Two pottery horse torsos with riders

Two pottery horse torsos with riders

Western Han dynasty, 206 BC – 9 AD
Length: 10 inches, 25.4 cm
Height: 12 inches, 30.5 cm

Two pottery horse torsos with riders

Two painted pottery horse torsos, each with a rider. The well-modelled horses have four slots in the base where separate legs can be inserted, as well as slots for the ears and the tail. The back has a small hole for fixing the rider. The horses are brightly painted with fully detailed harnesses, lozenge patterns on the bodies and a black mane. The riders wear double robes with black belts; on one rider the outer robe has a lozenge pattern in green and red pigments and he wears white boots; on the other rider the robe has a scale-pattern in purple on a black ground and he wears purple boots. Their heads are fitted with tight black caps, which are held by a red strap. Their facial features are painted in great detail.


The practice of placing pottery models of horses in a tomb started from the Qin dynasty (221 – 207 BC) and became more widespread during the Han dynasty, particularly as a result of the Han people’s ongoing struggle against the Xiongnu, a tribe of formidable horsemen originally based in the Ordos region of present-day Inner Mongolia.[1] The riders’ armour is composed of ‘metal‘ scales, as usually worn by officers, rather than the larger square plaques worn by common soldiers. The bright purple pigment painted on the horses and riders is often found on Han pieces, together with bright green, bright pink, and bright blue. Three closely comparable Western Han pottery horses with riders, painted in similar colours and patterns, were excavated from the tomb of an important feudal lord in Shandong province and are illustrated in Horses for Eternity.[2] Horses from the Shandong region are distinguished by flamboyant surface decoration in the form of bright pigments and by the absence of legs. The underside of the body has sockets for the insertion of wooden legs, which have disappeared completely. Those similar characteristics indicate that the current examples might have come from the Shandong region as well. Another pair of pottery horses and riders, of similar size and dated to the Western Han dynasty, is in the Julius Eberhardt collection.[3]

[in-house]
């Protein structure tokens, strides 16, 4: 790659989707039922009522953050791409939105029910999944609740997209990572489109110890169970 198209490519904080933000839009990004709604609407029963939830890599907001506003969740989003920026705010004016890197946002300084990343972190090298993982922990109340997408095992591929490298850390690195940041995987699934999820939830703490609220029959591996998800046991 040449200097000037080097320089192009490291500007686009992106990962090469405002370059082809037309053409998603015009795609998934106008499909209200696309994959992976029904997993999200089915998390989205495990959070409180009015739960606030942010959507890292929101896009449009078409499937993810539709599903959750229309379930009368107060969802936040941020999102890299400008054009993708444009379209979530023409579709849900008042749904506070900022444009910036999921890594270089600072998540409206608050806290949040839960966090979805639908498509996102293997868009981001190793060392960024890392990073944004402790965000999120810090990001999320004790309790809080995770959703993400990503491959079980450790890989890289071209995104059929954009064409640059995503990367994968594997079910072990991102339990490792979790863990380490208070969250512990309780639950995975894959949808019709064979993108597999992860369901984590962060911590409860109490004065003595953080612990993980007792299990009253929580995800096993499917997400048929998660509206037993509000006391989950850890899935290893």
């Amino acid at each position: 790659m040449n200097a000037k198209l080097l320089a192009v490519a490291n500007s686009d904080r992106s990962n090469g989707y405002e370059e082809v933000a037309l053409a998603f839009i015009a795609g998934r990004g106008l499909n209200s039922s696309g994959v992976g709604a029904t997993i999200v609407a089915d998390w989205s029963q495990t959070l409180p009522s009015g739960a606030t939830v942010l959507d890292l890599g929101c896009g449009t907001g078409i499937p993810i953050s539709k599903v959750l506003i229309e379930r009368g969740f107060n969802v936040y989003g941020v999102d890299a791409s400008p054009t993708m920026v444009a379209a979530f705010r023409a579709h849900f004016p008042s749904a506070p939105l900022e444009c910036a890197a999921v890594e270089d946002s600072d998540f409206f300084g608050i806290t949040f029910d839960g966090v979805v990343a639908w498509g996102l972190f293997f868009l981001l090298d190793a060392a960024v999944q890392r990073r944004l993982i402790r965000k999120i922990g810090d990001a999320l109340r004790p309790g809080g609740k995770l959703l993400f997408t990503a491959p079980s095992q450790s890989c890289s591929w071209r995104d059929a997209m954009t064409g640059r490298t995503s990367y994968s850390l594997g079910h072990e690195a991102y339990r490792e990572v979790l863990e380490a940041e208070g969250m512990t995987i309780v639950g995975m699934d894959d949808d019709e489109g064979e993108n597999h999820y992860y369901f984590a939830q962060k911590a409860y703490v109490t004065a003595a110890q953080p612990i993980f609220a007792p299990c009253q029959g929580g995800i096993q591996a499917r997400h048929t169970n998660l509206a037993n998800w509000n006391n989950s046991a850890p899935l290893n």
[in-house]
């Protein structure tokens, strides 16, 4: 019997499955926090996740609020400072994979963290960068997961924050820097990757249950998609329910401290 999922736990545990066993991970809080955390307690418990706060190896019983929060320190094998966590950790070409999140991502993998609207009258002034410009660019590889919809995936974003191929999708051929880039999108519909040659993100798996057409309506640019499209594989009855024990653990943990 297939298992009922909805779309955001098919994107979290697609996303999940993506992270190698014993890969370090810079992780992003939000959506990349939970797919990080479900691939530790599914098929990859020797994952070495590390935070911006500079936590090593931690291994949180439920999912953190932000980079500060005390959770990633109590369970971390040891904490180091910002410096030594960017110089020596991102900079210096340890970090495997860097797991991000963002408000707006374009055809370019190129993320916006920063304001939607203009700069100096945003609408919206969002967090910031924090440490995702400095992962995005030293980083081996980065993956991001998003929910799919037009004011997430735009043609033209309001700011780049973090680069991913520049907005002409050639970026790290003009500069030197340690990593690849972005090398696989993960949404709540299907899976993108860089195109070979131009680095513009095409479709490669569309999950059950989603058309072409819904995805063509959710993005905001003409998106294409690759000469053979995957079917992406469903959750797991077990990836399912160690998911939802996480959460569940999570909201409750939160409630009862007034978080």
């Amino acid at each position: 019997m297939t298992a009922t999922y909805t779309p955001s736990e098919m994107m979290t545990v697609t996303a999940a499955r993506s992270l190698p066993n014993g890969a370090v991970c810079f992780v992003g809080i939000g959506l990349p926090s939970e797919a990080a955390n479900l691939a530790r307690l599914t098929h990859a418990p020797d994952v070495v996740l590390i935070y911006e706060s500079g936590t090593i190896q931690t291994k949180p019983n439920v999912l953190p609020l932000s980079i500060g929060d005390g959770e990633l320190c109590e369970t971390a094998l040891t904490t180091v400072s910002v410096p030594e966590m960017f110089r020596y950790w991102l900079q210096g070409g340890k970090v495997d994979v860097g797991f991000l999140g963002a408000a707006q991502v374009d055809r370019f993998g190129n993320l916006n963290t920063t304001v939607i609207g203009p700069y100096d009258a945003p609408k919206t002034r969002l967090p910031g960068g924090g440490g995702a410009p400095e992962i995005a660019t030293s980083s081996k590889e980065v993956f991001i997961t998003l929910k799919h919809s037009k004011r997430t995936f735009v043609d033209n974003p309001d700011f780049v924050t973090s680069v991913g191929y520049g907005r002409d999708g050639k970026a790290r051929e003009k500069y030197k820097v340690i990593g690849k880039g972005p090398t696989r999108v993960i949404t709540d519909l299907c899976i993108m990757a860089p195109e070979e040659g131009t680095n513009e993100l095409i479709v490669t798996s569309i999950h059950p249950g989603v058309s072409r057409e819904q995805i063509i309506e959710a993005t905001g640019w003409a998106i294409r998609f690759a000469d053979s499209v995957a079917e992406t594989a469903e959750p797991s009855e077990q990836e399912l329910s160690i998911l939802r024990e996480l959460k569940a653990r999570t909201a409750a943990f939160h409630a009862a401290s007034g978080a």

Provenance: private collection, Europe

  1. Harrist Jr., R.E. Power and Virtue, the Horse in Chinese Art, China Institute in America, China Institute Gallery, New York, 1997, p. 54
  2. Choi, V. Horses for Eternity-Terracotta Equestrian Tomb Sculpture of Dynastic China, Dragon Culture Ltd., Hong Kong, 2007, nos. 14&5, pp. 70-1
  3. Krahl, R. Sammlung Julius Eberhardt, Frühe chinesische Kunst/Early Chinese Art, Vienna, 1999, no. 104, p. 176

西漢 西元前206年 – 西元9年
長:25.4 公分 高:30.5 公分

來源: 歐洲私人收藏